The local NAMI chapter has literature all over a counter at my local library. One of the pieces of literature actually was a 5×7 index card with a list of famous people who struggled with mental illness. It was kind of interesting so I figured I’d share it. Some I’d already known about; others were a bit of a surprise. How did they figure out who had bipolar disorder back in the 1800s?
Marie Osmond was hospitalized not for a suicide attempt — but for a bad reaction to medication she was taking. Interestingly enough, they would not comment on whether she was taking antidepressants. If she was, I’d hope she’d admit it. The recent surge of celebrities admitting that they struggle with mental illness sheds more light on the problem.
A family is suing the University of Akron in Ohio because a student who had drug problems committed suicide. He supposedly was “cleaning up” when the school suspended him. The family cites that he killed himself over the university’s decision and are seeking damages. I’m not sure I agree with the family but it should be interesting if the court rules in their favor; are colleges and universities responsible for students who commit suicide on their premises?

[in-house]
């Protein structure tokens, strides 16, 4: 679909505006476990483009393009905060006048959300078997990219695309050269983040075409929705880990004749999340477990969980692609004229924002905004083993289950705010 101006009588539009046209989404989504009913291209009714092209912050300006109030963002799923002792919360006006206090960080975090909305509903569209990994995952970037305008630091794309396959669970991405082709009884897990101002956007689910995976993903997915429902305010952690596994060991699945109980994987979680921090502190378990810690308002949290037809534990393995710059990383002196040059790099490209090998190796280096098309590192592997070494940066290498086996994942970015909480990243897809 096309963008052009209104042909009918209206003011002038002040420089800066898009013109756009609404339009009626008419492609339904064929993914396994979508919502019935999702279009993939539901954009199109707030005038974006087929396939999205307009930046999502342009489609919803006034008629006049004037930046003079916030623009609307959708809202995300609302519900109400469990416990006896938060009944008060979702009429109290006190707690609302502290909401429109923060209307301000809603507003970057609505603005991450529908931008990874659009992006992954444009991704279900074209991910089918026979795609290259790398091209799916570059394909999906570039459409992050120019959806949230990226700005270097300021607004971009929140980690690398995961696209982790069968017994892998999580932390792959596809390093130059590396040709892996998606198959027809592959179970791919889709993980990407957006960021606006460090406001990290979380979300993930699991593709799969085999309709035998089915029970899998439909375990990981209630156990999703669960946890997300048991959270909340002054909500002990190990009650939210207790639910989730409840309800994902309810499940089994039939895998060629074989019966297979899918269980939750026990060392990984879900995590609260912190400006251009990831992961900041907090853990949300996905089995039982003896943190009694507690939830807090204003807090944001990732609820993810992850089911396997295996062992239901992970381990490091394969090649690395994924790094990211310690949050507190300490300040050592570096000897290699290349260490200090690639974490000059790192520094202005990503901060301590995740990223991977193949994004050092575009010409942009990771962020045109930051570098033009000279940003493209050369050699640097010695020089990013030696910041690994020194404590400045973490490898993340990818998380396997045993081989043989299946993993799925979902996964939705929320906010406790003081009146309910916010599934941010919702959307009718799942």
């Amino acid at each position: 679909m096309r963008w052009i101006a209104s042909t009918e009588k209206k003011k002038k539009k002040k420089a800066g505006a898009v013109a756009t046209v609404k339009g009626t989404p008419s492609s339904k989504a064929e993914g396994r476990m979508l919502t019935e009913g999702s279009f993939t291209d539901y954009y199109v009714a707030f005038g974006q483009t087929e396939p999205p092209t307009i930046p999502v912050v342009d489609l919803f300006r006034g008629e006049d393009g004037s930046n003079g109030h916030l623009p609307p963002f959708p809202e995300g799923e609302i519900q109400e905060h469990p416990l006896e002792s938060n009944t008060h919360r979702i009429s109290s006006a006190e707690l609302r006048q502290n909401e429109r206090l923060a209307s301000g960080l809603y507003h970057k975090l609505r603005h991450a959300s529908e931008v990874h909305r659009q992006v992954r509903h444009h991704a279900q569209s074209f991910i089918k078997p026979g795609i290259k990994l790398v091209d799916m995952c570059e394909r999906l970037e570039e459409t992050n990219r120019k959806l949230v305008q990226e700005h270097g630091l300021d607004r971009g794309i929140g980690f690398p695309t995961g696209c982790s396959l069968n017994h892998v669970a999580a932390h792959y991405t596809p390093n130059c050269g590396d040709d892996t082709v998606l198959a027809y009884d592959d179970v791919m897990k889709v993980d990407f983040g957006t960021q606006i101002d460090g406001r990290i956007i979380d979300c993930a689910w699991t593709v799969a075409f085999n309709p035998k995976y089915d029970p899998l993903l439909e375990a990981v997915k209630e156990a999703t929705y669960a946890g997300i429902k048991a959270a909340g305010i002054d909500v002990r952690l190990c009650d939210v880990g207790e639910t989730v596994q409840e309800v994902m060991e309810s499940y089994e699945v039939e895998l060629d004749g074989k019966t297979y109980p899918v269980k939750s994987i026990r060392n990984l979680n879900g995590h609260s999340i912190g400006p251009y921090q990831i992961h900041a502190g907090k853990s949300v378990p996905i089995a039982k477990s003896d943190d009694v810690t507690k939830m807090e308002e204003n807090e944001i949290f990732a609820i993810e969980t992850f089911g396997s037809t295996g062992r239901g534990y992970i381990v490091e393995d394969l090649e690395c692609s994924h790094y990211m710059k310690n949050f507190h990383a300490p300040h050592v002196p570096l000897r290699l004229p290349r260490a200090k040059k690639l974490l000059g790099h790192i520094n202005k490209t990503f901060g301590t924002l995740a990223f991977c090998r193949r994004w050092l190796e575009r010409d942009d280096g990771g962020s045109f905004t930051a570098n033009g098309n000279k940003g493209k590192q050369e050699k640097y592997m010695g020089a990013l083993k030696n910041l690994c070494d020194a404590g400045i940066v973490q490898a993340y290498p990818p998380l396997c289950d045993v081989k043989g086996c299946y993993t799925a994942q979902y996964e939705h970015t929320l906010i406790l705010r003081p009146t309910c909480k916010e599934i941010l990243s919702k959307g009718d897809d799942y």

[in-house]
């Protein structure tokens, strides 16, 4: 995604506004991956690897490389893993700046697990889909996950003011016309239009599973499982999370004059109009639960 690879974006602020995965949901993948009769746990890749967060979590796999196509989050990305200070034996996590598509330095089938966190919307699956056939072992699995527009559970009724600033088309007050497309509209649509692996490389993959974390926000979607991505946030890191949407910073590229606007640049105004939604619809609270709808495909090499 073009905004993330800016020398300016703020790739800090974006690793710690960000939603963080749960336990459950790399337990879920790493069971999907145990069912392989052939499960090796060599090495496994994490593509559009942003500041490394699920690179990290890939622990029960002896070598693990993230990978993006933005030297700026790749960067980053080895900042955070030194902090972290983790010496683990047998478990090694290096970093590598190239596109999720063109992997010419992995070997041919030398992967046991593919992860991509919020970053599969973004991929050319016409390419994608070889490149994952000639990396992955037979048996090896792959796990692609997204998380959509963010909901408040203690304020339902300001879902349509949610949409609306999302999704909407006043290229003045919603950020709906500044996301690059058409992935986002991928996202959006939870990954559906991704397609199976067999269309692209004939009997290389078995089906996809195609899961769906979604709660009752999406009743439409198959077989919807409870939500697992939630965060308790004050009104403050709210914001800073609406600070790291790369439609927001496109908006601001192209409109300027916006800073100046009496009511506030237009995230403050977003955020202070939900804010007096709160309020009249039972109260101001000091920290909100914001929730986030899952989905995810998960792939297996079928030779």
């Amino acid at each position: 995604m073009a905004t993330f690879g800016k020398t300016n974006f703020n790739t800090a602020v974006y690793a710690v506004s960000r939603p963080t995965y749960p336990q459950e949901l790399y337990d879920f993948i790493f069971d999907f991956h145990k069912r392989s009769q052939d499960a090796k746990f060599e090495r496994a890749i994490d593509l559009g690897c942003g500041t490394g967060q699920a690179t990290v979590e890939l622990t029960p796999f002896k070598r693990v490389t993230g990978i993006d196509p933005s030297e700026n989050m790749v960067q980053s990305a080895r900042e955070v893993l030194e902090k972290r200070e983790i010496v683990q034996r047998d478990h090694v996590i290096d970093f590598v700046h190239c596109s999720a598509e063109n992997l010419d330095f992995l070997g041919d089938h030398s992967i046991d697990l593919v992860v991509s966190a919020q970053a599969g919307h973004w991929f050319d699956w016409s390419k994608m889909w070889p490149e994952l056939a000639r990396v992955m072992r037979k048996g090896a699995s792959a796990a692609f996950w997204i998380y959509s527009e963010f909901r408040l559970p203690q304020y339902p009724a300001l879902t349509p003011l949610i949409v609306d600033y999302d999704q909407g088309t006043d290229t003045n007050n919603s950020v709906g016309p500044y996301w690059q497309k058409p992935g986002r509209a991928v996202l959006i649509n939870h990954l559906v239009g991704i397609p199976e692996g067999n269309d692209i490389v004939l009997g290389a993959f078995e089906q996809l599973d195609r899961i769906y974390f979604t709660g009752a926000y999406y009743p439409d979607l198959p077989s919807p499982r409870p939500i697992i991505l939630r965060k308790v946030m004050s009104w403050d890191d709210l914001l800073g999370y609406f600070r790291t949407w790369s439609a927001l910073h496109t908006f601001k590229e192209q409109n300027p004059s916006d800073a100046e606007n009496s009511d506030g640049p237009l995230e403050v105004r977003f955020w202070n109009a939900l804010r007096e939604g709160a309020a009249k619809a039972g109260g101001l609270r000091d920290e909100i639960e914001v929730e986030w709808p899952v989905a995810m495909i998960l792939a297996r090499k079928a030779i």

Two Iowa senators are co-sponsoring legislation to try and prevent suicide among war veterans. According to Sen. Tom Harkin, nearly 1,000 veterans under the care of the Veterans Adminstration, commit suicide each year.
In one case of at least 50 lawsuits against Paxil maker GlaxoSmithKline, a woman who was on the antidepressant during pregnancy has had to endure a nightmare: her newborn is on life support and was born with half a heart.
In international news, The Hindu reports that an advocate has filed a public interest litigation petition in the wake of farmer suicides in India. The article introduces a staggering statistic: 10,000 Indian farmers have killed themselves in the past five years because they were unable to repay loans or were not given a fair amount for their produce, which resulted in their indebtedness.
The Australian reports that a new study says people who suffer from BDD, body dysmorphic disorder, are 45 times more likely to commit suicide than the rest of the general population. Individuals with BDD have a “distorted body image and think obsessively about their appearance, often for hours a day. The disorder frequently leads to self-loathing and social isolation.” Estimates suggest that 2.4 percent of people suffer from BDD.